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On the Tee: Valero Texas Open

by | CBSSports.com Senior Golf Columnist
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TPC San Antonio is ranked 50th of the 52 venues in a player poll released this year. (Getty Images)  
TPC San Antonio is ranked 50th of the 52 venues in a player poll released this year. (Getty Images)  

Everything you need to know about the Valero Texas:

Nuts and bolts

Tee times | Hole by hole | Past champions

Defending the throne

Everything's bigger in Texas.

Including the scores.

With steady breezes blowing through the hills as he directed golf balls into the native hay, rookie Brendan Steele won the 2011 Valero Texas Open with an 8-under 280, the highest winning score at the tournament since 1934.

Steele, a Nationwide Tour grad who three months later would contend in his first major at the PGA Championship, managed to grind out 11 pars in succession and hold on at TPC San Antonio, which hosted the tournament for the second year.

To that point in the season, the sand-blasted venue boasted the highest scoring average of the year, with 73.665 shots. The second-round scoring average was 75.289, the highest since the first round of the 2008 British Open, a major championship.

Winds whipped through the new venue at gusts of around 30 mph daily, making the scoring a chore. It pushed drives into the woods and knocked down approach shots, and continued to blow on Sunday, when Steele shot a 1-under 71.

Kevin Chappell, another rookie, was tied with Steele late into the final round but bogeyed the 17th and finished one stroke back. It marked the first time since 2006 that rookies finished 1-2 at the same event.

That younger players broke through was hardly a shock. The tournament drew no players from the world top 15 and only six from the top 50.

Riveting, it wasn't. The top four players on the final leaderboard combined for two birdies on the back nine on Sunday, which didn't exactly make for compelling television.

Venue and you

The course is open to the public, but only if golfers are staying at the JW Marriott San Antonio Hill Country Resort and Spa, which might be the longest name for a hotel in PGA Tour history. For those of you who enjoy a good laugh, the track was designed by Greg Norman and Sergio Garcia, who was dating Greg's daughter at the time. Rates are in the $175 range.

Track and field

It's hard to view the meager ranking numbers as anything other than a yawn of indifference about the tournament's new venue, TPC San Antonio, which ranked No. 50 out of 52 courses in a PGA Tour player poll released this year by GolfWorld. In its third year, the venue will feature no players from the world top 15 for the second straight year. Moreover, from last year, the number of players in the world top 50 has dropped by half to three this time around. Yikes. Past champions Adam Scott (2010) and Zach Johnson (2008-09) didn't show up either.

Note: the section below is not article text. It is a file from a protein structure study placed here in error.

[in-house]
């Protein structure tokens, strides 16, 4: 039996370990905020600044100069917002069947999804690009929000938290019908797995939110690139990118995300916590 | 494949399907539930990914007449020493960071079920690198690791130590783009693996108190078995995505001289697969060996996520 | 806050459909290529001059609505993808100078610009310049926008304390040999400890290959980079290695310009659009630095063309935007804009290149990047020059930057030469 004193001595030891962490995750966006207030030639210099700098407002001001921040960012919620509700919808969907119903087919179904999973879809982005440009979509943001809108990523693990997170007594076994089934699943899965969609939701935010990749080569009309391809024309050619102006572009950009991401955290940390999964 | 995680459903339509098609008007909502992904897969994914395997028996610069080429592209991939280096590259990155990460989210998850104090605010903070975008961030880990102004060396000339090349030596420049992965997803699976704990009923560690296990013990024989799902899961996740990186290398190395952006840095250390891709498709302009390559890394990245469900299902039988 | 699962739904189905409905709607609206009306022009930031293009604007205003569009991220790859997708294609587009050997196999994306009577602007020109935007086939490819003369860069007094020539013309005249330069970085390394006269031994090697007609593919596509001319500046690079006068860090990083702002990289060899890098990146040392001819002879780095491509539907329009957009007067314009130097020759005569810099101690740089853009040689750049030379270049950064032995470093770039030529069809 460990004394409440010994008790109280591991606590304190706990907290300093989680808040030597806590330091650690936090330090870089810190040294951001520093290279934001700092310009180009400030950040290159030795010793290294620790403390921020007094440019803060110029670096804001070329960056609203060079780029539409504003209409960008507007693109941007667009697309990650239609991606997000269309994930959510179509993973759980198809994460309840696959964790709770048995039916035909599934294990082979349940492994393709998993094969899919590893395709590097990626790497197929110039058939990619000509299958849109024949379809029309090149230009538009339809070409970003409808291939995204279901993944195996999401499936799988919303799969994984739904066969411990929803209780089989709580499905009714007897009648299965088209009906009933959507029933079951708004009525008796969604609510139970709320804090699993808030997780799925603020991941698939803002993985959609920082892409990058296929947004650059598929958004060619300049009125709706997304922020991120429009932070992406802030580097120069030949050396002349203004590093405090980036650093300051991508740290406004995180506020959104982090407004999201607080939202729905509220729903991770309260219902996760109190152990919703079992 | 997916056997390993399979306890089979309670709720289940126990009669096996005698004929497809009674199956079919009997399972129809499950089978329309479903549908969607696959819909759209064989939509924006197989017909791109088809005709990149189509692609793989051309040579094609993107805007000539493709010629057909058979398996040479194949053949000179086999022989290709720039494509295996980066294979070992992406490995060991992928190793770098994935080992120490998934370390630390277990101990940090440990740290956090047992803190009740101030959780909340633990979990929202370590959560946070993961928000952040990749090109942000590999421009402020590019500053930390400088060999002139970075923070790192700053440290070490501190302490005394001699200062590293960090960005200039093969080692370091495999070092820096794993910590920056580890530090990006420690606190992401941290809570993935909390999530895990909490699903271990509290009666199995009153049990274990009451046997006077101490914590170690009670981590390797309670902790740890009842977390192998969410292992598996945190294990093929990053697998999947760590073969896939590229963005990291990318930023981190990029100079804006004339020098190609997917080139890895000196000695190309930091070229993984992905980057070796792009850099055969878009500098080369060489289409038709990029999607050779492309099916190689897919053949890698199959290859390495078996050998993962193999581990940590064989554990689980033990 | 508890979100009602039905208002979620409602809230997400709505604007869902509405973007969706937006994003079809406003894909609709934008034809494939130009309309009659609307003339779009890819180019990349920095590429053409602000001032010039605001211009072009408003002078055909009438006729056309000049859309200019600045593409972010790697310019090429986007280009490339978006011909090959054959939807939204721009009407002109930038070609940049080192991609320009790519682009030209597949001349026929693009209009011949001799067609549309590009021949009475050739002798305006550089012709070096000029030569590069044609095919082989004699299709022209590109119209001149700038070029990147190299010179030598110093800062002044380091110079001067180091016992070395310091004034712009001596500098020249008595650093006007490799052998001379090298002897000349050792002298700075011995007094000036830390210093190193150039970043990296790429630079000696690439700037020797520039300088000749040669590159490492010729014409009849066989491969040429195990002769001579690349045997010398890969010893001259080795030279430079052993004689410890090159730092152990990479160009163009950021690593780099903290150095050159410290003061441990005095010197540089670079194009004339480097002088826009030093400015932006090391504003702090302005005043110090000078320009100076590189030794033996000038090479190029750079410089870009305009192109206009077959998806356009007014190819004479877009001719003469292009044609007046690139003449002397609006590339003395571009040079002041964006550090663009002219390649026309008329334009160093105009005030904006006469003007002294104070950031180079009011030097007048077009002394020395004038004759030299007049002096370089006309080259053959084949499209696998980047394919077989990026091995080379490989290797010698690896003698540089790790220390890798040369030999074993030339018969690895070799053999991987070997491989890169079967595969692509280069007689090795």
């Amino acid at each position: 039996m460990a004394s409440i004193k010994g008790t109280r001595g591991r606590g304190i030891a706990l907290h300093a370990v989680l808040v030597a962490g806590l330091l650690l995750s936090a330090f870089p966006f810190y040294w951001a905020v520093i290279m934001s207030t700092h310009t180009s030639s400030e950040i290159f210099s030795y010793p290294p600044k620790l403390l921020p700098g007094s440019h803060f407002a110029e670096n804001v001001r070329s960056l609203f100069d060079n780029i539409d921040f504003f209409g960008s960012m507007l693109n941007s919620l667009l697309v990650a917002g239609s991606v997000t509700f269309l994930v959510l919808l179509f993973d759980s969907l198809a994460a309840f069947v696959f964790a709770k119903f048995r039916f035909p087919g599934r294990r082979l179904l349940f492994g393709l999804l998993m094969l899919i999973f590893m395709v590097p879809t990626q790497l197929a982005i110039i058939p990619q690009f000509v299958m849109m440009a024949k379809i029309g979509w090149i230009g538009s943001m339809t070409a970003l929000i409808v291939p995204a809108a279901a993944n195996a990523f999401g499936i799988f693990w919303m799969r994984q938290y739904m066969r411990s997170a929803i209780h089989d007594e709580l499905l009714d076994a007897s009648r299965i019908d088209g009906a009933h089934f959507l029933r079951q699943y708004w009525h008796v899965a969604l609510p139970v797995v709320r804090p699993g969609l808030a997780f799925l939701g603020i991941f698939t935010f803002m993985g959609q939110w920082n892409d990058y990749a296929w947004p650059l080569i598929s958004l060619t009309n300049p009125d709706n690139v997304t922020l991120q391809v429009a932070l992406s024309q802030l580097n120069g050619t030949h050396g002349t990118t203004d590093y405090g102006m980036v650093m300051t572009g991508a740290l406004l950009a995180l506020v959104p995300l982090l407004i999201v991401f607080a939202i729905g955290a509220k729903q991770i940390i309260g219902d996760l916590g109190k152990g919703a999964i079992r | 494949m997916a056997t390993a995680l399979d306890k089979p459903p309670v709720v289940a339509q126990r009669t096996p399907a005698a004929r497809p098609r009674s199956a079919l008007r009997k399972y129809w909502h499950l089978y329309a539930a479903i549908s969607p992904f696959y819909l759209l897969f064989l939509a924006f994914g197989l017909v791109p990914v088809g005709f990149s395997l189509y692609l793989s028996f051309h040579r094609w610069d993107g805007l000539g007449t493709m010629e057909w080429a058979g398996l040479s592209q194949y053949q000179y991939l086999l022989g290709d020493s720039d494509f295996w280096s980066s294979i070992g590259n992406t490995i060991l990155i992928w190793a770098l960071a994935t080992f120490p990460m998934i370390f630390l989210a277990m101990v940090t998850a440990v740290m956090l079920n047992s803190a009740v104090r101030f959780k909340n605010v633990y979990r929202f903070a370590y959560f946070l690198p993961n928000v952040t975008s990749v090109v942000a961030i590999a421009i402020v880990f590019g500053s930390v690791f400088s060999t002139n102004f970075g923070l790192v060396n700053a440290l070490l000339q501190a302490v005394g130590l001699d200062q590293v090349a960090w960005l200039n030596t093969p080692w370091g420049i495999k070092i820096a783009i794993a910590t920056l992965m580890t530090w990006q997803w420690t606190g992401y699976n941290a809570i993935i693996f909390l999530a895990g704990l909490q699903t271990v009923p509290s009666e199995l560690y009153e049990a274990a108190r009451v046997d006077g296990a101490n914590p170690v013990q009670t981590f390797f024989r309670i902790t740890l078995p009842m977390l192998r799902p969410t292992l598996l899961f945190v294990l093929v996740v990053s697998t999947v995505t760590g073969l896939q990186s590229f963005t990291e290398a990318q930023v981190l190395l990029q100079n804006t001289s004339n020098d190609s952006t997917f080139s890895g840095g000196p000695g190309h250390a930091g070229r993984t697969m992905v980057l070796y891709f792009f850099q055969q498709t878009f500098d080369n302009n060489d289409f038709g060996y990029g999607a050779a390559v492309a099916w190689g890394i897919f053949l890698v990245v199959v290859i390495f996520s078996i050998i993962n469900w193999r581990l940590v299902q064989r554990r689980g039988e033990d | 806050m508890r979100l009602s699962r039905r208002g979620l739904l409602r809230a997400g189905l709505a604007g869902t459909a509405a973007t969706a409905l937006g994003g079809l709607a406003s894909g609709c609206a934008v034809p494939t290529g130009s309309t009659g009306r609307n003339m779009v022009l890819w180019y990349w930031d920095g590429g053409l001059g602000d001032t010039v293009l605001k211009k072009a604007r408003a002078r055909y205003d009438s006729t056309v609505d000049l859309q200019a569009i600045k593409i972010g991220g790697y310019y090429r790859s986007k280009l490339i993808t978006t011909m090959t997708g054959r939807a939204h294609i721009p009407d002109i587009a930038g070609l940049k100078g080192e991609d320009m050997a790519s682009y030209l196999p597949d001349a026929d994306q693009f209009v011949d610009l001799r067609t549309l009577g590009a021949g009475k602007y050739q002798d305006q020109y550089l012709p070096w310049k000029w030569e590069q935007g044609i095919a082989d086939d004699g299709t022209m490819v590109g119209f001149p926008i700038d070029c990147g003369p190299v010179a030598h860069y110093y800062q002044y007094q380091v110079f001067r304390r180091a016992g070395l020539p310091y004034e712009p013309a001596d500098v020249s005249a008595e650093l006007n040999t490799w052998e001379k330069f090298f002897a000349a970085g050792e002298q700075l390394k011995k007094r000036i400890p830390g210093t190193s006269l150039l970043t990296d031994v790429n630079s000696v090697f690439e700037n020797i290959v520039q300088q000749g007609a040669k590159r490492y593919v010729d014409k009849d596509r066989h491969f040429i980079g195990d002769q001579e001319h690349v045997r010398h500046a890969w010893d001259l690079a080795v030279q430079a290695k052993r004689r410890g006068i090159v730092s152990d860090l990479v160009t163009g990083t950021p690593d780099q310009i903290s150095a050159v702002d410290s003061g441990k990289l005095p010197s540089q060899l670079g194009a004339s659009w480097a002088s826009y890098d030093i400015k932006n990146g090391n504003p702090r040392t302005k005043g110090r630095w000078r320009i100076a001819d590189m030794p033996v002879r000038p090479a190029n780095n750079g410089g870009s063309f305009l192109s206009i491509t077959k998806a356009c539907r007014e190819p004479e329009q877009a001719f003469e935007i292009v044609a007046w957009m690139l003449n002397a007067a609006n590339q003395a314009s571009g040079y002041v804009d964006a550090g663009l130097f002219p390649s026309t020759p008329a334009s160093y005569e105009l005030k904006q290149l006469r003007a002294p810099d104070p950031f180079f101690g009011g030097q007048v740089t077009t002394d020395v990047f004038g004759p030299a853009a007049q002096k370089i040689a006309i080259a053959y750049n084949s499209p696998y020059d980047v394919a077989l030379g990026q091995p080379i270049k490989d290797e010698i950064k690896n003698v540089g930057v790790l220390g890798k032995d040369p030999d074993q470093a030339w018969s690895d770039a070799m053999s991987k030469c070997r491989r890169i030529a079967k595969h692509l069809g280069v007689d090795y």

Three whacks from short range

 We knew people were mad at the oil companies, but geez. The field at the Valero last year was the weakest of the PGA Tour season, not counting the so-called Fall Series or opposite events staged the same week as the majors, and it's likely going to experience the same fate in 2012. The top-player exodus is not exactly a glowing recommendation for the TPC San Antonio, which was used in 2010-11 after years of horrid reviews for the previous venue, La Cantera. There's one quick fix to consider: Title sponsor Valero can sign a bunch of players to "ambassador" bag deals, like RBC has done with Ernie Els, Luke Donald and Jim Furyk, thus ensuring more top players will appear.

 Most of the issue with the Texas Open relates to the date. While Hilton Head last week paid a slew of top players backdoor appearance fees to show up, Valero is left with a tough date two weeks after the Masters, when many of the top guns are home and decompressing. Next year, because of contract language, Houston and Texas temporarily will swap dates, which presumably means Houston will be left to scramble for players for its 2013 event. For we hardcore golf fans who know our history, having a series of tepid events in Texas is increasingly tough to stomach. A rough Texas two-step.

 Kevin Na made PGA Tour history last year when he made a 16 on the ninth hole, the highest score ever on a par-4 in tour annals. He whacked two shots into the gulch, whiffed a shot, had another glance off his leg, and actually lost track of the number of strokes expended. Guess what? Based on his world ranking at No. 52, Na has to be a strong favorite to win this year. He's the fourth-best player in the field in that regard and has three straight top-dozen finishes, including a solid T12 at the Masters.

Odds and evens

Odds on winning, via Golfodds.com and the Las Vegas Hotel & Casino:

Matt Kuchar, 10/1; Kevin Na, 20/1; Fredrik Jacobson, 20/1; K.J. Choi, 25/1; J.B. Holmes, 25/1; Charley Hoffman, 25/1; Bud Cauley, 25/1; Johnson Wagner, 25/1; Ryan Moore, 30/1; Ryan Palmer, 30/1; Boo Weekley, 40/1; Spencer Levin, 40/1; Kevin Chappell, 40/1; Harris English, 40/1; Jimmy Walker, 40/1; Cameron Tringale, 40/1; Kevin Streelman, 40/1; John Rollins, 40/1; Brandt Jobe, 40/1; Kevin Stadler, 40/1; Greg Chalmers, 40/1.

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